The paper undertakes to characterize Hao Wang's style, convictions, and method as a philosopher, centering on his most important philosophical work From Mathematics to Philosophy, 1974. The descriptive character of Wang's characteristic method is emphasized. Some specific achievements are discussed: his analyses of the concept of set, his discussion, in connection with setting forth Gödel's views, of minds and machines, and his concept of ‘analytic empiricism’ used to criticize Carnap and Quine. Wang's work as interpreter of Gödel's thought and the (...)
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  35. Charles Parsons (1997). Structuralism and the Concept of Set. In Evandro Agazzi & György Darvas (eds.), Philosophy of Mathematics Today. Kluwer. 171--194.
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  36. Charles Parsons (1997). Wright on Abstraction and Set Theory. In Richard G. Heck (ed.), Language, Thought, and Logic: Essays in Honour of Michael Dummett. Oup Oxford.
     
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  37. Sidney Morgenbesser & Charles Parsons (1996). Hao Wang 1921-1995. Proceedings and Addresses of the American Philosophical Association 70 (2):195 - 197.
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  38. Charles Parsons (1996). Frege. Philosophical Review 105 (4):540-547.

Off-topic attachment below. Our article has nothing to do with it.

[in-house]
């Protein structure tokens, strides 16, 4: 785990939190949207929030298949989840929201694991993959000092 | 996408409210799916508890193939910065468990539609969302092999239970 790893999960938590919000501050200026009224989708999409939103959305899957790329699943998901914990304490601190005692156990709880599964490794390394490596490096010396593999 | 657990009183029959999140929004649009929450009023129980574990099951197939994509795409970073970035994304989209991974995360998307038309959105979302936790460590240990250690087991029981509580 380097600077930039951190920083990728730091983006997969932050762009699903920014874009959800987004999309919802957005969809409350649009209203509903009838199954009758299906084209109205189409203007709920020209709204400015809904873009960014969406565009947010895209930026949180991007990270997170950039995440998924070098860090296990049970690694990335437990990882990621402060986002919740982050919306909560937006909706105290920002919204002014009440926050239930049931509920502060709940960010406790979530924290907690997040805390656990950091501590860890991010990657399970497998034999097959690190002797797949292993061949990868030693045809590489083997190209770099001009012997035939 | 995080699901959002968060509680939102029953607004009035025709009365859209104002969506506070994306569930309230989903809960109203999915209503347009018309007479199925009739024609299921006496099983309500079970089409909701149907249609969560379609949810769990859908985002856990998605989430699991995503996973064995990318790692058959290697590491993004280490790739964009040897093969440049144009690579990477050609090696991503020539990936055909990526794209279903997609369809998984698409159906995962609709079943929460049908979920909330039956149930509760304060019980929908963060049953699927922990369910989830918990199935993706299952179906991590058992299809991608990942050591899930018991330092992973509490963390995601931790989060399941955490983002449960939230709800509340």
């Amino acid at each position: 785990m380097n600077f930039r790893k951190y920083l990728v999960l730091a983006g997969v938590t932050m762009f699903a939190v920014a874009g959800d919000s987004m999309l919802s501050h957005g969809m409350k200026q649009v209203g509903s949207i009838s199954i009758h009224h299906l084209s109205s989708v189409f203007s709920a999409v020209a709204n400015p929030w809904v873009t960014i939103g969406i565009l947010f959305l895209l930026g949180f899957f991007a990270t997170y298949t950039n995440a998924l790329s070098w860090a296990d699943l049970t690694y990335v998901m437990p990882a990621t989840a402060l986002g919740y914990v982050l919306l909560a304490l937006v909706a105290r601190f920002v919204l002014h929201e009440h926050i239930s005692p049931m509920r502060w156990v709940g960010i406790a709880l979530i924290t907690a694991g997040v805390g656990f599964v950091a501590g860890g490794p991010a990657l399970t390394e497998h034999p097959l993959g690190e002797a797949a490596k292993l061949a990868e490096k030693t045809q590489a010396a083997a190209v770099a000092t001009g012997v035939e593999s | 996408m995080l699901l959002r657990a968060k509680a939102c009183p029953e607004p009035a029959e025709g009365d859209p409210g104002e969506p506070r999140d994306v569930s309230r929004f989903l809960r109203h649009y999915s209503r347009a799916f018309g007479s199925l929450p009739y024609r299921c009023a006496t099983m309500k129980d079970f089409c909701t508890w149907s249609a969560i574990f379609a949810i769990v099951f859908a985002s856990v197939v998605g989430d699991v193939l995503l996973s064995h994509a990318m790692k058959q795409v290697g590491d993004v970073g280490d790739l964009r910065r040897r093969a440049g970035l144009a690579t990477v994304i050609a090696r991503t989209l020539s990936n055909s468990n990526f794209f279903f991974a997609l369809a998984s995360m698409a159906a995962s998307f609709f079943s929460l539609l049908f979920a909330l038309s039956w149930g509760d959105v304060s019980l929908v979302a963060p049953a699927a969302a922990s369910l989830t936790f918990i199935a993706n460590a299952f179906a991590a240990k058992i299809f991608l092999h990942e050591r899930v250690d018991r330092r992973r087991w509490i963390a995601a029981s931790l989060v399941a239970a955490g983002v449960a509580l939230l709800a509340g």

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  39. Charles Parsons (1996). Frege: Philosophy of Mathematics. [REVIEW] Philosophical Review 105 (4):540-547.
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  40. Charles Parsons (1996). In Memoriam: Hao Wang, 1921-1995. Bulletin of Symbolic Logic 2 (1):108-111.
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  41. Charles Parsons (1996). Special-Issue Book Review. Philosophia Mathematica 4 (2):190-190.
  42. Charles Parsons (1995). Platonism and Mathematical Intuition in Kurt Gödel's Thought. Bulletin of Symbolic Logic 1 (1):44-74.
  43. Charles Parsons (1995). Quine and Godel on Analyticity. In Paolo Leonardi & Marco Santambrogio (eds.), On Quine: New Essays. Cambridge University Press. 297--313.
  44. Charles Parsons (1993). On Some Difficulties Concerning Intuition and Intuitive Knowledge. Mind 102 (406):233-246.
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  45. Charles Parsons (1992). The Impredicativity of Induction. In Michael Detlefsen (ed.), Proof, Logic, and Formalization. Routledge. 139--161.
  46. Charles Parsons (1992). 2 The Transcendental Aesthetic. In Paul Guyer (ed.), The Cambridge Companion to Kant. Cambridge University Press. 3--62.
  47. Charles Parsons (1990). Anderson C. Anthony. General Intensional Logic. Handbook of Philosophical Logic, Volume II, Extensions of Classical Logic, Edited by Gabbay D. And Guenthner F., Synthese Library, Vol. 165, D. Reidel Publishing Company, Dordrecht, Boston, and Lancaster, 1984, Pp. 355–385. [REVIEW] Journal of Symbolic Logic 55 (2):892-894.
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  48. Charles Parsons (1990). Genetic Explanation in The Roots of Reference. In Barret And Gibson (ed.), Perspectives on Quine. 273--90.
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  49. Charles Parsons (1990). On Constructive Interpretation of Predicative Mathematics. Garland Pub..
  50. Charles Parsons (1990). Review: C. Anthony Anderson, D. Gabbay, F. Guenthner, General Intensional Logic. [REVIEW] Journal of Symbolic Logic 55 (2):892-894.